1994 Taylor v. Mobil Corp., 248 Va. 101, 444 S.E.2d 705.
Whether sufficient corroboration exists is usually an issue for jury. In this case Mobil employee testified that decedent had not complained of chest pains. Fellow employee testified that she heard no such complaints. Jury issue as to whether or not this was sufficient corroboration.

1986 Gray v. Graham, 231 Va. 1, 341 S.E.2d 153.
Statements of decedent admissible under Va. Code § 8.01-397.

1984 Hereford v. Paytes, 226 Va. 604, 311 S.E.2d 790.
In regards to corroboration requirement it is not necessary that corroboration be sufficient to support verdict. If survivor’s testimony is corroborated to some degree it is unnecessary that it receives corroboration on all material points. In this case critical testimony offered by survivor was that he had veered his car to left so as to avoid oncoming car of decedent. His explanation as to why he veered to left was uncorroborated by any other evidence and as such was not admissible.

1980 Penn v. Manns, 221 Va. 88, 267 S.E.2d 126.
Defendant’s account of how accident occurred was corroborated by medical evidence.

1975 Hackett v. Emmett, 215 Va. 726, 214 S.E.2d 139.
Dead mans act. Corroboration not essential on all material points.

1973 Whitmer v. Marcum, 214 Va. 64, 196 S.E.2d 907.
There can be no judgment against estate of dead man unless testimony of adverse party is corroborated. Corroboration may come in many forms. In this case, tire marks as matter of law corroborated plaintiff’s testimony. Although corroboration is normally jury issue, it may be ruled on as matter of law.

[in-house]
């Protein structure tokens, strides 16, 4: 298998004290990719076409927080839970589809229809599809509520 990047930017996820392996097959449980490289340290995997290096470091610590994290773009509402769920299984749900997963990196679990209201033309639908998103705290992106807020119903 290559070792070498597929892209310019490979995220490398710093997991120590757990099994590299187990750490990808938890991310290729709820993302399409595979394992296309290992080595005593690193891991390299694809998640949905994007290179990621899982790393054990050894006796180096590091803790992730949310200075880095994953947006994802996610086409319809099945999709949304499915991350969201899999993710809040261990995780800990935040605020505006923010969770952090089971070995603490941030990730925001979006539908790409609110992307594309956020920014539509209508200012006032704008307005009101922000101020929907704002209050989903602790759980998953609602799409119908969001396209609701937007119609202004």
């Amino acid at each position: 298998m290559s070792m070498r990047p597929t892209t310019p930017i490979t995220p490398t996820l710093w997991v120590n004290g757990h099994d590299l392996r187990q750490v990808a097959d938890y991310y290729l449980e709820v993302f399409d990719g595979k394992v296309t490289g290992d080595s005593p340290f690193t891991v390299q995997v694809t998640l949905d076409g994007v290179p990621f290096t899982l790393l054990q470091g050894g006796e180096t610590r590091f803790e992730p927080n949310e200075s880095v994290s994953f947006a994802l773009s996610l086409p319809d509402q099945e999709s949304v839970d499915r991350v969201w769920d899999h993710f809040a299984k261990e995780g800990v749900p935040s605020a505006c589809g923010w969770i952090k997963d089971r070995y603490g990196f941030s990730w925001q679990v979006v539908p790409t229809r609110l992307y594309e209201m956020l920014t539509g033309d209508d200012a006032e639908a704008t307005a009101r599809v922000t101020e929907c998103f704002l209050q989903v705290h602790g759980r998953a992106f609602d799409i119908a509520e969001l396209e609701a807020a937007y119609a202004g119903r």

1968 Sturman v. Johnson, 209 Va. 227, 163 S.E.2d 770.
Dead Mans act not applicable where defendant merely unable to recall actual details of accident. He was not incapable of testifying, and in fact, he did testify at length. Moreover, retrograde amnesia is not such incapability as is envisioned by statute.

1963 Carter v. Nelms, 204 Va. 338, 131 S.E.2d 401.
Plaintiff testified that she did not recall making certain statements and did not recall how accident happened. Defense counsel then moved to read testimony of defendant, now deceased, which was given at prior criminal proceeding involving same accident. Trial court properly refused to admit defendant’s testimony since plaintiff’s testimony was stricken.

1962 Balderson v. Robertson, 203 Va. 484, 125 S.E.2d 180.
Defendant called as adverse witness and plaintiff’s counsel elicited testimony from defendant of statement made by deceased plaintiff. No corroboration necessary. Dead Mans Act not applicable.

1962 Doe v. Faulkner, 203 Va. 522, 125 S.E.2d 169.
John Doe does not qualify as person incapable of testifying under Dead mans Act.

1958 Hoge v. Anderson, 200 Va. 364, 106 S.E.2d 121.
When adverse party testifies concerning any phase of case, then all entries, memoranda and declarations by party so incapable of testifying made while he was capable, relevant to matter in issue, may be received as evidence.

1956 Haynes v. Glenn, 197 Va. 746, 91 S.E.2d 433.
Dead Man’s Act not applicable because at prior trial testator given full opportunity to controvert party.

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Dead Mans Act Cases Summarized By Accident Attorney